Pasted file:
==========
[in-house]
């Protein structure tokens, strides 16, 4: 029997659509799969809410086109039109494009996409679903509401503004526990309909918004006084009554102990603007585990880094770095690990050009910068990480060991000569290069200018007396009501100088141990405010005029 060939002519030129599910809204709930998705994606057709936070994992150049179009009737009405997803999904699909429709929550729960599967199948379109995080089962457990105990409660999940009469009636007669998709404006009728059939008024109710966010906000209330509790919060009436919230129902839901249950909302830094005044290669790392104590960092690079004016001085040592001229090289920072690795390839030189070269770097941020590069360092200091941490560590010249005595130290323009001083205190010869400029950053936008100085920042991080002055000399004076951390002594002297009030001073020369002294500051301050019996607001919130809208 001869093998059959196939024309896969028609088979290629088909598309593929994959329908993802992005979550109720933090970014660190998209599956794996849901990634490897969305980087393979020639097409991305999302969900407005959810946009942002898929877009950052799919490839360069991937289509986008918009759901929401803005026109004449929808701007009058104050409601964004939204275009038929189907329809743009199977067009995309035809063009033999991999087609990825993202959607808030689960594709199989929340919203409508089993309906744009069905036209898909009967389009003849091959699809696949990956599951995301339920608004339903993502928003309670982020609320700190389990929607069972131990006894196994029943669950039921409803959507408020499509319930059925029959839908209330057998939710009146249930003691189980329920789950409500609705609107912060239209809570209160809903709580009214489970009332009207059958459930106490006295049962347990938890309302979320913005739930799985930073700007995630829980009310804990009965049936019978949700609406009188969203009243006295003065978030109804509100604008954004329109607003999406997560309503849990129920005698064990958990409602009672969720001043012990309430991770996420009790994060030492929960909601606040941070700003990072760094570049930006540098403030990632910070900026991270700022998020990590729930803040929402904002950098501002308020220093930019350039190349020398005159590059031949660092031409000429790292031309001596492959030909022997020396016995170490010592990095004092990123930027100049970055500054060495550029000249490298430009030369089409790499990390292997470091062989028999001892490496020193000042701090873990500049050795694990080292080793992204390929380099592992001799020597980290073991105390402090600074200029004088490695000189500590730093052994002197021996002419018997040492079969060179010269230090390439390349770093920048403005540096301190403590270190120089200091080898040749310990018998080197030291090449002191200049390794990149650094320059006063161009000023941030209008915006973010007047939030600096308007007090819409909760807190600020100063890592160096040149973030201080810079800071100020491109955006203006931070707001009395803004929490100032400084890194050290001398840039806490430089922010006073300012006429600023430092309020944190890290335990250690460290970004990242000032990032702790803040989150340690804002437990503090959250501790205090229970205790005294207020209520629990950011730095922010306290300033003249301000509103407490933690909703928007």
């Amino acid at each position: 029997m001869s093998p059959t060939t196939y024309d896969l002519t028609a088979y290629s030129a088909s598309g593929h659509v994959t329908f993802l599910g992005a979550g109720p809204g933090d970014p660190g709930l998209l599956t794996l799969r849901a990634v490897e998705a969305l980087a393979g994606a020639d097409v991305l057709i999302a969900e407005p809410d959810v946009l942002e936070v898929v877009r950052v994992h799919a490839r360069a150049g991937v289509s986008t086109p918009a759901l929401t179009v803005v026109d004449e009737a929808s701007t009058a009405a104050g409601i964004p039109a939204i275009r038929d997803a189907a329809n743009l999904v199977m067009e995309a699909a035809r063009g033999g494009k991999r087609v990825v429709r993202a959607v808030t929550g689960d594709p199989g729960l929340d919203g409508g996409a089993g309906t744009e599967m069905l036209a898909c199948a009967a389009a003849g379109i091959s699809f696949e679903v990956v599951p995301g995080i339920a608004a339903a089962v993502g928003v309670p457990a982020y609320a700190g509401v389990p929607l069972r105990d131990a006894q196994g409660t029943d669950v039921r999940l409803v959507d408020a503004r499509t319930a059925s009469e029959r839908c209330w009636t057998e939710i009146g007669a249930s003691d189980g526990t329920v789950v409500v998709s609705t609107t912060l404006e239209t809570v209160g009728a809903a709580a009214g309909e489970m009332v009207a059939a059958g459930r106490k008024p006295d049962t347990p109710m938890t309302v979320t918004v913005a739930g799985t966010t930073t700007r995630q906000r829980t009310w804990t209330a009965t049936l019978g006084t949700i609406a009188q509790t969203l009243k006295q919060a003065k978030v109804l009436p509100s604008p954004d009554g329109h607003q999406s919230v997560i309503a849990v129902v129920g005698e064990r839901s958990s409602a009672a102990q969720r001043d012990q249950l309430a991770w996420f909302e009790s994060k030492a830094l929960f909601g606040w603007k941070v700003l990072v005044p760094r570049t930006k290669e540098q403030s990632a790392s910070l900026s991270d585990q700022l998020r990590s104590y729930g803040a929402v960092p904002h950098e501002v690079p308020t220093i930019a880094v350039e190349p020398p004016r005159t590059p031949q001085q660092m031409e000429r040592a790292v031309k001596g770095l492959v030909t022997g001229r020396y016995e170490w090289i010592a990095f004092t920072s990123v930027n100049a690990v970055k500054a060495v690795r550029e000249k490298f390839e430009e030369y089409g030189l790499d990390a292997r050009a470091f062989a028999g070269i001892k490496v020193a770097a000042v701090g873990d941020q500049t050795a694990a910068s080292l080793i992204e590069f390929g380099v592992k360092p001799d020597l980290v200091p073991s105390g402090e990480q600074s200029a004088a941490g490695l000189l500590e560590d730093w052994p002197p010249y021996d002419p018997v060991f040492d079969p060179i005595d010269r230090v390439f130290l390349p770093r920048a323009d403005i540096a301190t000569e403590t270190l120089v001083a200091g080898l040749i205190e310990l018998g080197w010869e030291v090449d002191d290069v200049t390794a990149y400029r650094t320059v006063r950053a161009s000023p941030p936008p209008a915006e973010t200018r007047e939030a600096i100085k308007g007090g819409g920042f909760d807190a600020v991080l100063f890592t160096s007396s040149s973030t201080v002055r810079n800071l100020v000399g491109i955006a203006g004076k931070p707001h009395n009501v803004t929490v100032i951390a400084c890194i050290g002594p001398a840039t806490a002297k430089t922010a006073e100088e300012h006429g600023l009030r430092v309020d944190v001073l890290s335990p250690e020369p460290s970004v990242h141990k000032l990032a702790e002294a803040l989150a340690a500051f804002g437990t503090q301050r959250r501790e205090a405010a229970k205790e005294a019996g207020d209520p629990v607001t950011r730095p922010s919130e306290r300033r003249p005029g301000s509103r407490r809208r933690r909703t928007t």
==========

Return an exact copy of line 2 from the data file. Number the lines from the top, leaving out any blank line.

């Protein structure tokens, strides 16, 4: 029997659509799969809410086109039109494009996409679903509401503004526990309909918004006084009554102990603007585990880094770095690990050009910068990480060991000569290069200018007396009501100088141990405010005029 060939002519030129599910809204709930998705994606057709936070994992150049179009009737009405997803999904699909429709929550729960599967199948379109995080089962457990105990409660999940009469009636007669998709404006009728059939008024109710966010906000209330509790919060009436919230129902839901249950909302830094005044290669790392104590960092690079004016001085040592001229090289920072690795390839030189070269770097941020590069360092200091941490560590010249005595130290323009001083205190010869400029950053936008100085920042991080002055000399004076951390002594002297009030001073020369002294500051301050019996607001919130809208 001869093998059959196939024309896969028609088979290629088909598309593929994959329908993802992005979550109720933090970014660190998209599956794996849901990634490897969305980087393979020639097409991305999302969900407005959810946009942002898929877009950052799919490839360069991937289509986008918009759901929401803005026109004449929808701007009058104050409601964004939204275009038929189907329809743009199977067009995309035809063009033999991999087609990825993202959607808030689960594709199989929340919203409508089993309906744009069905036209898909009967389009003849091959699809696949990956599951995301339920608004339903993502928003309670982020609320700190389990929607069972131990006894196994029943669950039921409803959507408020499509319930059925029959839908209330057998939710009146249930003691189980329920789950409500609705609107912060239209809570209160809903709580009214489970009332009207059958459930106490006295049962347990938890309302979320913005739930799985930073700007995630829980009310804990009965049936019978949700609406009188969203009243006295003065978030109804509100604008954004329109607003999406997560309503849990129920005698064990958990409602009672969720001043012990309430991770996420009790994060030492929960909601606040941070700003990072760094570049930006540098403030990632910070900026991270700022998020990590729930803040929402904002950098501002308020220093930019350039190349020398005159590059031949660092031409000429790292031309001596492959030909022997020396016995170490010592990095004092990123930027100049970055500054060495550029000249490298430009030369089409790499990390292997470091062989028999001892490496020193000042701090873990500049050795694990080292080793992204390929380099592992001799020597980290073991105390402090600074200029004088490695000189500590730093052994002197021996002419018997040492079969060179010269230090390439390349770093920048403005540096301190403590270190120089200091080898040749310990018998080197030291090449002191200049390794990149650094320059006063161009000023941030209008915006973010007047939030600096308007007090819409909760807190600020100063890592160096040149973030201080810079800071100020491109955006203006931070707001009395803004929490100032400084890194050290001398840039806490430089922010006073300012006429600023430092309020944190890290335990250690460290970004990242000032990032702790803040989150340690804002437990503090959250501790205090229970205790005294207020209520629990950011730095922010306290300033003249301000509103407490933690909703928007």